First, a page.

Have you recently received a text message which seemed irrelevant or completely out-of-context? Then you might be one of the many bewildered people left scratching their heads when unsent messages were read nearly nine months after they had been initially dispatched. Here at The Fix Hut, many of our employees and customers have also received SMS texts in the early morning hours of November 7th. It appears complaints are widespread, involving all major carriers with messages sent from both iPhones and Android users.
At fault was a server that went offline on Valentine’s Day 2019, with the resulting 168,149 unsent messages being pushed through when the server finally came back online on November 7th. A spokesperson for Sprint stated that server “maintenance update” during the evening had caused the error and that it had been fixed. T-Mobile was made aware and pointed the finger at a third-party contractor, also stating that the matter had been resolved. Syniverse, the company accepting blame for the failure of messages being undelivered, later told The Verge that they were “still assessing the scope and volume of messages impacted by this server disruption”.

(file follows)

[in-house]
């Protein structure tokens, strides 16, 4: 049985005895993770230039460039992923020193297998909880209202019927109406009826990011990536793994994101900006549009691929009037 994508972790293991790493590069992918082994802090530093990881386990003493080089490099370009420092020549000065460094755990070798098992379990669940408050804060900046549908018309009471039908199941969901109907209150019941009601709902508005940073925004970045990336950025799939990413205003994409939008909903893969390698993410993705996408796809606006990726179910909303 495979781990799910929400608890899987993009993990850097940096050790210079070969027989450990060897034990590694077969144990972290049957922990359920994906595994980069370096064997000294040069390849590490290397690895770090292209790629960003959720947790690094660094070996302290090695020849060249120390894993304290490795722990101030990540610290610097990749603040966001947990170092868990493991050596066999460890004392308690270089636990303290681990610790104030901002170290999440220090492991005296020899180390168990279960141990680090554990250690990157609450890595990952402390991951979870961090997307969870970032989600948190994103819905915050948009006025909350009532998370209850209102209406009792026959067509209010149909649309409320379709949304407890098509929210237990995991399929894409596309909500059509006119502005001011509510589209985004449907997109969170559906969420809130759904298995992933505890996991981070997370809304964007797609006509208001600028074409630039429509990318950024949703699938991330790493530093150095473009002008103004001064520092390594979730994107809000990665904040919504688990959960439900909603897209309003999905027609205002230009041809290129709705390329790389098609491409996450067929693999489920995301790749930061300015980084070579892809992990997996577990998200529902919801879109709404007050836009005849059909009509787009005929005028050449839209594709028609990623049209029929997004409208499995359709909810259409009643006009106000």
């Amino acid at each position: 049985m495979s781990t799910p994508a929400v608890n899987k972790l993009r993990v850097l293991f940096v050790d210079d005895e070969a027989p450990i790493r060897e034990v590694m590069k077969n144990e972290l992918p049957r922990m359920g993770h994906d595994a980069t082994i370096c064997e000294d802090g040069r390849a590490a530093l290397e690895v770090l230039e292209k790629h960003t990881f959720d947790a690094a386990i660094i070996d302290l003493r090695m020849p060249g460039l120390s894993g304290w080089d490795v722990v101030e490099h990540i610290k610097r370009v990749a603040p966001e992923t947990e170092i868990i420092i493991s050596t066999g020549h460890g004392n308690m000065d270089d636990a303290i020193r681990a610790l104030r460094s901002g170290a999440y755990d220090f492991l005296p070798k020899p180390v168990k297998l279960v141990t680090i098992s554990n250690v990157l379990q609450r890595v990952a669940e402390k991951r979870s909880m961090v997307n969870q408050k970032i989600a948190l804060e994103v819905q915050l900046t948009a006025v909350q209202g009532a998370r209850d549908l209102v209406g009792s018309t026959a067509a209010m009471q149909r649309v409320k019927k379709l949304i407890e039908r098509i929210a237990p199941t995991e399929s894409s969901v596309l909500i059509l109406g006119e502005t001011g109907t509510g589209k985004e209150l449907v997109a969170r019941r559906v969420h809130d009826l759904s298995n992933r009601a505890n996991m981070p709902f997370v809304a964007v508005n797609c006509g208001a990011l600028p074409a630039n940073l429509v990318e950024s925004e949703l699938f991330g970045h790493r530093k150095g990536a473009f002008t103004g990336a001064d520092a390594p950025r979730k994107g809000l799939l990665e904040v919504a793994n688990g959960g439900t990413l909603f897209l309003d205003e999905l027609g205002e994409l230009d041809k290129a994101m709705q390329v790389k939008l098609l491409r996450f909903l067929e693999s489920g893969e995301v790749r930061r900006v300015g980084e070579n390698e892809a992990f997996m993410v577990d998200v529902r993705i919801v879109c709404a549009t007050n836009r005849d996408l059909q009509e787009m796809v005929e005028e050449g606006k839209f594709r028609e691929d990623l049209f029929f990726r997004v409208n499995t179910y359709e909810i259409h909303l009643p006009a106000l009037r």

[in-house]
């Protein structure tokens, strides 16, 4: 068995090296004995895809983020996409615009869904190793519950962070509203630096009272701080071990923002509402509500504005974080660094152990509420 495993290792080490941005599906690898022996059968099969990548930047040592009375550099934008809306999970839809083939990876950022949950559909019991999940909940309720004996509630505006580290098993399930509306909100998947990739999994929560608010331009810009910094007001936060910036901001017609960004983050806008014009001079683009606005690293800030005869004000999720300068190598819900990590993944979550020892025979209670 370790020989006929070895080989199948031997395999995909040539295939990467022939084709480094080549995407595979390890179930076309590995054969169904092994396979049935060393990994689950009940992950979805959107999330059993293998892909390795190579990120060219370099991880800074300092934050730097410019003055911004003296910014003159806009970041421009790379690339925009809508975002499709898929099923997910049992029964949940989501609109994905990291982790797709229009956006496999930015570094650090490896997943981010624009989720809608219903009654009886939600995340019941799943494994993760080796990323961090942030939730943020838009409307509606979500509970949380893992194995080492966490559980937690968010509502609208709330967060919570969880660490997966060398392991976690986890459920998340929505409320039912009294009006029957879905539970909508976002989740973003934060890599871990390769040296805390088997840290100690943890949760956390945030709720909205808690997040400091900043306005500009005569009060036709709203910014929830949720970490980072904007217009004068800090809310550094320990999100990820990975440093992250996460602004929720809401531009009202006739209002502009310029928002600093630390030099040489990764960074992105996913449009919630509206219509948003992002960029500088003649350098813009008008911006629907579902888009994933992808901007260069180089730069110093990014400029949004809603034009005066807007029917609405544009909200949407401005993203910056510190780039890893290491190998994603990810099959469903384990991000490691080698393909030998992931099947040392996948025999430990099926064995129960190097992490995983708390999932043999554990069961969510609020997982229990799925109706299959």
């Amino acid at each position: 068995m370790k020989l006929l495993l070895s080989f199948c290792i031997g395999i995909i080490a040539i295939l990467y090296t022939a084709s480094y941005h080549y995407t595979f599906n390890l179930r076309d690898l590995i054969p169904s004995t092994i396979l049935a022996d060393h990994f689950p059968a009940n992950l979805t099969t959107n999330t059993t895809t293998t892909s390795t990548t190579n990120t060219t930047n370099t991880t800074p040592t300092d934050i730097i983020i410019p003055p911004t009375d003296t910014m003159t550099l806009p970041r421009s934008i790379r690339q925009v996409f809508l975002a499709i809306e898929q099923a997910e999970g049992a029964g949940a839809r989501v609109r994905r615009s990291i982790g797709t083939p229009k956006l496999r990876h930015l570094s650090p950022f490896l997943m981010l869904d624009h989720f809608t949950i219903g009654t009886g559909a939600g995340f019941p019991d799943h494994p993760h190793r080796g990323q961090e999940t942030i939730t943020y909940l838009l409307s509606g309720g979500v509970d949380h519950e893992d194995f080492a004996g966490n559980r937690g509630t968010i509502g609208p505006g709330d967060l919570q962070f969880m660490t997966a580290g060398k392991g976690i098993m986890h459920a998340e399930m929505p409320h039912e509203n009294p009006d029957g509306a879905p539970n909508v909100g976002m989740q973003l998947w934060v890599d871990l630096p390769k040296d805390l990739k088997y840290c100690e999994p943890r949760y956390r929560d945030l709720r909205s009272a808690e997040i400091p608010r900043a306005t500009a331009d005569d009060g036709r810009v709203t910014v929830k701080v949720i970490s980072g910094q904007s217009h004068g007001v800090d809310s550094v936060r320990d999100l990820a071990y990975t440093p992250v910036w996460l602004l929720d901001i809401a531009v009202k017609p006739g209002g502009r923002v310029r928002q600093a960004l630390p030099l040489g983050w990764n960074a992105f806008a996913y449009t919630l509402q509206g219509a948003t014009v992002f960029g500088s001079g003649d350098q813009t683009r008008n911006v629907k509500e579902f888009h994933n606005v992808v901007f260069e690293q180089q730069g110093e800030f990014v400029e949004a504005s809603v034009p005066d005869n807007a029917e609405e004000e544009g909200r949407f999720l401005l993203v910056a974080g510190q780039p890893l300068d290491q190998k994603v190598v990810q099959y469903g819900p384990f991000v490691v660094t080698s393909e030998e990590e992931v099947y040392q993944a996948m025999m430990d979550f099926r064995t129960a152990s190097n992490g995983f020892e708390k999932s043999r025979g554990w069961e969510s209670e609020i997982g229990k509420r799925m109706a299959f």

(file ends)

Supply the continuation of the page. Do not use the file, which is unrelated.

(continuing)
Limitations of Short Message Service (SMS)
No carrier can guarantee delivery of SMS text messages and the technology itself is woefully antiquated, having its roots in development since the 1980s. It’s also not reliable as there is no such mechanism to determine whether or not a message has been delivered. It helps explain why the rise of applications like Apple’s iMessage, Google Messages and WhatsApp are being used on-top or in-place of SMS. These messaging apps can quickly deliver messages over the internet (using either WiFi or cellular data) and confirm whether or not a message has been sent and received via receipts. On top of that, they also facilitate the sharing of rich-media, such as photos and video, in much higher fidelity when compared to the same content shared via MMS. Keep all of this in mind when you want to share content in the future.